2 Specification of Charge of penalty is an important factor while deciding the matters in litigation

Case Law Details

Case Name : Ganga Iron & Steel Trading Co. Vs CIT (Bombay High Court)
Appeal Number : Income Tax Appeal No. 5 of 2016
Date of Judgement/Order : 22/12/2021
Related Assessment Year :

Ganga Iron & Steel Trading Co. Vs CIT (Bombay High Court)

Specification of Charge of penalty under section 271(1)(c) is an important factor while deciding the matters in litigation- Ganga Iron and Steel Trading Co. v Commissioner of Income Tax dated 22.12.2021 , 447 ITR 743 (Bom.)

It is the experience of the author that penalty proceedings are initiated as a ritual and in a routine manner. Whenever any type of addition is made upto the AY 2016­17 penalty proceedings were mainly governed by section 271(1)(c). After that section 270A replacing section 271(1)(c). Under section 271(1)(c), penalty is leviable for concealment of income or for furnishing inaccurate particulars or both. Over a good period of time when law was or more or less settled on section 271(1)(c) this section was replaced by section 270A. Section 270A says about levy of penalty in the case of under reporting of income or misreporting of income or both. The Jurisprudence on this point is very clear that assessment proceedings and penalty proceedings are separate. The Law is also clear that before imposing penalty the assessee should be made clear that under which offence the penalty is going be levied on him, meaning thereby that the notice should specify the charge whether it is case of concealment of income or furnishing inaccurate particulars or both under the old regime. In the new regime also the notice should specify whether it is for under reporting or misreporting and further subdivision of under reporting or misreporting.

The Charge levied should be specific

The assessing officer should be clear in his findings that whether the penalty is levied for concealment or for furnishing inaccurate particulars of income. The assessing officer should be satisfied about the nature of default for which he has initiated penalty. It should not be the case that the penalty has been initiated for a default and levied for another one. Initiation of penalty proceedings in the assessment order is a sine qua non for initiation of penalty proceedings.

The Prima facie opinion formed in the assessment for initiating penalty proceedings must contain satisfaction and clarity regarding the offence of the assessee for which penalty is being levied. The assessment proceeding is the fundamental for initiating penalty proceedings. But the assessment and penalty proceedings are not compound. They do not draw solidity from each other. Penalty proceedings stand independent from assessment proceedings. Since penalty proceedings form an altogether different proceedings, the basis of initiating the penalty should be clearly mentioned in the notice. The assessee should be provided with clear grounds on which penalty has been initiated. These Grounds should not be vague and ambiguous.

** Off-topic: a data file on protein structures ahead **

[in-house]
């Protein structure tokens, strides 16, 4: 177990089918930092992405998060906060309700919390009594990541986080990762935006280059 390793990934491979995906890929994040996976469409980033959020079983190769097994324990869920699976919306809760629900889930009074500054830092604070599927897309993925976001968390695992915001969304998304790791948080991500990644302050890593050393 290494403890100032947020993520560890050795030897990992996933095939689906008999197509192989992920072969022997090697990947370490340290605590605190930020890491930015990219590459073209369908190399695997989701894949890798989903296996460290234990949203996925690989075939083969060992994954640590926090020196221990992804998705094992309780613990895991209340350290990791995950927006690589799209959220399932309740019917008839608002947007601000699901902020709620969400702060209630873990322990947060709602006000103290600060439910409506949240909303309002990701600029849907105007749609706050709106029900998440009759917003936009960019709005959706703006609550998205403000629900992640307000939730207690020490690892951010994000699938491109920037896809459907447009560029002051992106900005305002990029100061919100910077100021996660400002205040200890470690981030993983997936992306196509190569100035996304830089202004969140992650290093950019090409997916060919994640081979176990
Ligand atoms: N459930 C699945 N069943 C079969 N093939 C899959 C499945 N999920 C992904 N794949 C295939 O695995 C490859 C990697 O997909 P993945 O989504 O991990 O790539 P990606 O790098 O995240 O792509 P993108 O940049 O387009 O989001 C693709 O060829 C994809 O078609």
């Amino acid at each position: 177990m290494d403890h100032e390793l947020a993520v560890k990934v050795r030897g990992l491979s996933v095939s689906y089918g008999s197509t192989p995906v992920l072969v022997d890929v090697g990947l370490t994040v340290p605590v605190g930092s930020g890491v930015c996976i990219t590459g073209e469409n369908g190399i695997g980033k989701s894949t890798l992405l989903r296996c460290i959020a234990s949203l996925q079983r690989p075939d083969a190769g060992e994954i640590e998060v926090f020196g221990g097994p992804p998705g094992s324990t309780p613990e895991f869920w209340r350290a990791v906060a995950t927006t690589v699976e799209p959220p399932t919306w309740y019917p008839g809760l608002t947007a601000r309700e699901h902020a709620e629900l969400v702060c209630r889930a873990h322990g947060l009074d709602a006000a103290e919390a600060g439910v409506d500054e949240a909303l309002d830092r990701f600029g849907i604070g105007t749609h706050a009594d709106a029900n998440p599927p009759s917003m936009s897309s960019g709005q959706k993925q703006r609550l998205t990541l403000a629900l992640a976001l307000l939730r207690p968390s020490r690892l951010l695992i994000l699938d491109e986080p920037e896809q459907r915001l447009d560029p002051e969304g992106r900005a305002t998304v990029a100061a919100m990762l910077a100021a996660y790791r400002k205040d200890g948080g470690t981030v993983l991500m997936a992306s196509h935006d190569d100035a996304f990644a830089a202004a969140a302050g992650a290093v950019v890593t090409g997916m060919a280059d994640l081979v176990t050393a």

The order imposing penalty is quasi-criminal in nature and, thus, the burden lies on the Department to establish that the assessee had concealed his income. Since the burden of proof in penalty proceedings varies from that in the assessment proceeding, a finding in an assessment proceeding that a particular receipt is income cannot automatically be adopted, though a finding in the assessment proceeding constitutes good evidence in the penalty proceeding. In the penalty proceedings, thus, the authorities must consider the matter afresh as the question has to be considered from a different angle.

If the grounds of initiating the penalty are blurry then the same would debase such a notice. A Vague notice stating that the penalty is being issued for “concealment of particulars of income or furnishing inaccurate particulars of such income” or penalty for under reporting or misreporting would state non application of mind of the assessing officer. Such a notice will be considered as defective. Levy of penalty is though discretionary, but such discretion should be taken by the assessing officer keeping all relevant factors in mind. The approach of the authority issuing the notice should not be one which would harass the assessee, but it should be the one which is just and objective.

Various Courts have considered specification of Charge as an important factor while deciding the matters in litigation. Now let us look into few judgments which elaborate the fact that initiation of penalty should be on a specific charge and initiation should not be a consequence of non-application of mind of the assessing officer.

In Mohd. Farhan A. Shaikh v. Deputy Commissioner of Income-Tax ([2021] 434 ITR 1 (Bom [FB]) and another it was held as under:

In the assessment proceedings, only prima facie opinion or otherwise, is mentioned to launch penalty proceedings against the assessee. But that translates into action only through the statutory notice under section 271(1)(c), read with section 274 of Income-Tax Act. True, the assessment proceedings form the basis for the penalty proceedings, but they are not composite proceedings to draw strength from each other. Nor can each cure the other’s defect. A penalty proceeding is a corollary; nevertheless, it must stand on its own. These proceedings culminate under a different statutory scheme that remains distinct from the assessment proceedings. Therefore, the assessee must be informed of the grounds of the penalty proceedings only through statutory notice. An omnibus notice suffers from the vice of vagueness.